10 Discussion Questions for Book Clubs and Others
The Guernsey Literary and Potato Peel Pie Society
By Mary Ann Shaffer and Annie Barrows
Source: One-Minute Book Reviews
This guide for reading groups and others was not authorized or approved by the author, publisher or agent for the book. It is copyrighted by Janice Harayda and is only for your personal use. Its sale or reproduction is illegal except by public libraries, which may make copies for use in their in-house reading programs. Other reading groups that wish to use this guide should link to it or check the “Contact” page on One-Minute Book Reviews to learn how to request permission to reproduce it.
Early in 1946, Juliet Ashton receives a letter from a pig farmer who found her name and address on the flyleaf of a secondhand book of essays by Charles Lamb. Juliet writes back to Dawsey Adams and learns that he belongs to an offbeat book club, the Guernsey Literary and Potato Peel Pie Society, on a Channel Island once occupied by Nazis. She begins to correspond with club members and, after deciding to visit them, becomes enmeshed in their lives – though a handsome American publishing tycoon is courting her back in London. Juliet had been hoping to put the war behind her. But on Guernsey, she gains a deeper awareness that she can’t escape history: “The war is now the story of our lives, and there’s no subtracting it.”
Questions for Discussion
1 The obvious question first: What did you think of the title of this novel? Did you pick up the book despite or because of it?
2 How well did the novel-in-letters format work? Why do think the authors chose it? What do we gain from reading the letters that we might not get from a more conventional narrative?
3 Many critics gave this novel raves. But Wendy Smith qualified her generally favorable review in the Washington Post by saying that the book has a “contrived” premise: “The authors don’t even bother to suggest how Juliet’s discarded book turned up in Guernsey, and the neat way its literary society fits into her Times assignment is highly convenient.” www.powells.com/biblio?isbn=9780385340991 Did you find all or part of the plot contrived? Does it matter whether it is?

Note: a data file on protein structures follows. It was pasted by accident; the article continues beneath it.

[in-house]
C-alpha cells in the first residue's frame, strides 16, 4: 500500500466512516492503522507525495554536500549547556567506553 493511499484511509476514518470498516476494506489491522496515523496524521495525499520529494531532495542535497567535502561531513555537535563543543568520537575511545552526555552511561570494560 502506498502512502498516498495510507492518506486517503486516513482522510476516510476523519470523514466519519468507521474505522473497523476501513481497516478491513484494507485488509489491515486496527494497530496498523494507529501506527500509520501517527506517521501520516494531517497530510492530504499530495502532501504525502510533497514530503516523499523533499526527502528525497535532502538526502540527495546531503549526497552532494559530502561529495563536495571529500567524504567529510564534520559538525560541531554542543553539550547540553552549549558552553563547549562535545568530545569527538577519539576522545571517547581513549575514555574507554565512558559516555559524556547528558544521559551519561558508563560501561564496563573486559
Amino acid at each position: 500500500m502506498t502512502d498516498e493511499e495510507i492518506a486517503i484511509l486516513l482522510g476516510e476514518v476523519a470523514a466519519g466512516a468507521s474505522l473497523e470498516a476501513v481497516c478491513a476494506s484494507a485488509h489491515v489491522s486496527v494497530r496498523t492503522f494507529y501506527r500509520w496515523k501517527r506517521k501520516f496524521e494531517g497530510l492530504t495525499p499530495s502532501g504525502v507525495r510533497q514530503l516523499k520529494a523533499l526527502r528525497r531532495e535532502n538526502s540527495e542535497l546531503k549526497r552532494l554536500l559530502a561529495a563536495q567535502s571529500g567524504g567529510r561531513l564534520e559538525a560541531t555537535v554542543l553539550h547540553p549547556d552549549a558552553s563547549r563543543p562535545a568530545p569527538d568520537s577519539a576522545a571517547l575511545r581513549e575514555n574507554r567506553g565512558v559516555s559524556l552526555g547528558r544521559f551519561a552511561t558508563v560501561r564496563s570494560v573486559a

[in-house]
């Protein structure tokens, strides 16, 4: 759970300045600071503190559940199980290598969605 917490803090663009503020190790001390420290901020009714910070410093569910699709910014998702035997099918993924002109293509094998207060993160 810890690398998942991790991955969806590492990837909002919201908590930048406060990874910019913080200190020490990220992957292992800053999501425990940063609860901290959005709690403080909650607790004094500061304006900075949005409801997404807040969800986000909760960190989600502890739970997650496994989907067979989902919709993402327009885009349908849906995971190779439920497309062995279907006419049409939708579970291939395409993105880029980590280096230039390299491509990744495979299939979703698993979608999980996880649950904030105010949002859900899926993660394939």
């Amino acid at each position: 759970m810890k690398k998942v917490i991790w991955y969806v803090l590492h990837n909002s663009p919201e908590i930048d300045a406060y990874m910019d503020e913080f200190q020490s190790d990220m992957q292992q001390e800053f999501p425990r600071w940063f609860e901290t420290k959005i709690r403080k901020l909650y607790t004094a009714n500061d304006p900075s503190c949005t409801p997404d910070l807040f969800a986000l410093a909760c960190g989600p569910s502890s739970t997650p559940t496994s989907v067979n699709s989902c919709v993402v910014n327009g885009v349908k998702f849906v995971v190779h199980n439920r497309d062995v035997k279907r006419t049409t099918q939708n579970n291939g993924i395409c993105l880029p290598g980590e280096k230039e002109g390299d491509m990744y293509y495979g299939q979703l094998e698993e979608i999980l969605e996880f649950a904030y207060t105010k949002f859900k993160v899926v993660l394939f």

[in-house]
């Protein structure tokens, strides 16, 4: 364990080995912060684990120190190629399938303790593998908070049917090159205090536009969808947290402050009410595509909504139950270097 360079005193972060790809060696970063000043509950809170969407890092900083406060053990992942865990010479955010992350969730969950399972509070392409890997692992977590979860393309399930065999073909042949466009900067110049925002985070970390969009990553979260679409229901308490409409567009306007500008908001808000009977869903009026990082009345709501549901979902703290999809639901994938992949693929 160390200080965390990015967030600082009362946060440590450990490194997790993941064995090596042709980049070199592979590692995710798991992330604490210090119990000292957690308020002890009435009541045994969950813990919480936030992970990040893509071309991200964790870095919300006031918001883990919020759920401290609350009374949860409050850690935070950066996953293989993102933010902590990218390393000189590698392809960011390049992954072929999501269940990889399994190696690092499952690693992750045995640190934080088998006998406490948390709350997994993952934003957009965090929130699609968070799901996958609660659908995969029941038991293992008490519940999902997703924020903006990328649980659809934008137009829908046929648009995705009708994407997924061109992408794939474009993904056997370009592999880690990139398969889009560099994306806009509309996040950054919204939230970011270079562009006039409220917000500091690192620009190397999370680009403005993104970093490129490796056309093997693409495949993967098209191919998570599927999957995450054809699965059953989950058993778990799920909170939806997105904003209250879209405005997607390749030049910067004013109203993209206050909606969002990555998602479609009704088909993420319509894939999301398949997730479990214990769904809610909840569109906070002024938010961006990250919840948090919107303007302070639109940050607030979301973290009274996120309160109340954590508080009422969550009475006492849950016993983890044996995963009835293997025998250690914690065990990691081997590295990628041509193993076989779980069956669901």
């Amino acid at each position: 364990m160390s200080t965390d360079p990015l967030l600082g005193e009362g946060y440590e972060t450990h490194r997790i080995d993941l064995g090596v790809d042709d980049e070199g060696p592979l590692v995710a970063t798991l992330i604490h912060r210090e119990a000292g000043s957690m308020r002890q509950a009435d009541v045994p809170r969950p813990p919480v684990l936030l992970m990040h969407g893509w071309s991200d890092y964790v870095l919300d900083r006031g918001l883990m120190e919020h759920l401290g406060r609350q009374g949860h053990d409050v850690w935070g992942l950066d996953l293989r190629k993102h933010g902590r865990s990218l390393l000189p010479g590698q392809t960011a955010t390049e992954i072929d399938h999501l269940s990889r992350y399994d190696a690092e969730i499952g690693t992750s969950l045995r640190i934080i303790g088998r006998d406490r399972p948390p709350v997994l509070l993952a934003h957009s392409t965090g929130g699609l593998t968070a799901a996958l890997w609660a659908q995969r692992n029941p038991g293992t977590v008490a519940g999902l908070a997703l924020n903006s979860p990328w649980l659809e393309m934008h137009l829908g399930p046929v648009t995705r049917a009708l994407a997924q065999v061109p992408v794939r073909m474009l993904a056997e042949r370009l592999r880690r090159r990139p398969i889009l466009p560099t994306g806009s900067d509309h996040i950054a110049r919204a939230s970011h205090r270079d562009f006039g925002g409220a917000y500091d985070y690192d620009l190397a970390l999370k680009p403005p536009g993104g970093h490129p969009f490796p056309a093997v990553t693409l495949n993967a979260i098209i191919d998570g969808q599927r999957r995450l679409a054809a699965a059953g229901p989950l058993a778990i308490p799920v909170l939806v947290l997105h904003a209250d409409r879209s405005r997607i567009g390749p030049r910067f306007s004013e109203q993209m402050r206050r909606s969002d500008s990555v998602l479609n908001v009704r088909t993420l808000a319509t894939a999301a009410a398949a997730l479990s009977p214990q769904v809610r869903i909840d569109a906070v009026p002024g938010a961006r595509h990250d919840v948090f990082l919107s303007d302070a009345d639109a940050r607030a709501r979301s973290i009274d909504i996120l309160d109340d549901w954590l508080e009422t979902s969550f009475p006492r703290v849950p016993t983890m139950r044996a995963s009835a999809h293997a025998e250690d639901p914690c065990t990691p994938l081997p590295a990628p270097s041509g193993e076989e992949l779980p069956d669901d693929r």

4 Juliet has two men interested in her, each of whom has appealing traits, just as the heroines of many romance novels do. Is this novel essentially an intelligent romance novel? Why or why not?
5 Mary Ann Shaffer and Annie Barrows weave many details about the Nazi occupation of Guernsey into their story. For example, Eben Ramsey says that late in 1944: “We were rationed to two candles a week and then only one.” [Page 64] Novels based on historical research sometimes read more like term papers than fiction. Did you ever feel that way about The Guernsey Literary and Potato Peel Pie Society? If not, why? How did the authors keep their research from slowing the pace of the story?
6 Juliet’s parents died when she was 12. [Page 45] Dawsey is an adult orphan who lost his father when he was 11 and his mother just before World War II. [Page 232] Many beloved novels, from Jane Eyre to the Harry Potter books, involve orphans. Why do you think this is so? How does The Guernsey Literary and Potato Peel Pie Society resemble other orphan novels you’ve read?
7 A book club member named John Booker quotes the Roman orator Seneca: “Light griefs are loquacious, but the great are dumb.” [Page 150] What did he mean? Booker was talking about grief for concentration camp victims, but could the quote apply also to people in this novel? Does it express a theme of the book?
8 “Reading good books ruins you for enjoying bad books,” Isola Pribby writes to Juliet. [Page 53] Is this true? Or are books like food in that a lot of us can savor a five-star meal and still hit the Fritos Scoops during the Super Bowl?
9 The Guernsey Literary and Potato Pie Peel Society has many amusing lines and scenes. Which did you like most? What role does humor play in the novel?
10 The authors salt their story with quotes or anecdotes about well-known writers. Did these make you want to read some of the authors’ books? Which, if any, would you like your book group to read?
A review of The Guernsey Literary and Potato Peel Pie Society appeared on One-Minute Book Reviews on the day this guide did.
About the authors: Mary Ann Shaffer became ill after selling this novel to the Dial Press and died of cancer in February 2008 before the book appeared in print. Her niece, the children’s author Annie Barrows, shepherded the book through the editing process.
Your group may also want to read:
A Woman of Independent Means us.penguingroup.com/static/rguides/us/woman_of_independent_means.html.
The “Epistolary Novels” page on Wikipedia, which talks about the types of novels-in-letters and gives old and new examples of the form en.wikipedia.org/wiki/Epistolary_novel.
The “Orphan Novels” page on Wikipedia, which gives an overview of these en.wikipedia.org/wiki/Orphan.
Janice Harayda www.janiceharayda.com is an award-winning critic who has been the book columnist for Glamour and book critic for the Plain Dealer in Cleveland. She wrote the comic novels The Accidental Bride and Manhattan on the Rocks.
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© 2008 Janice Harayda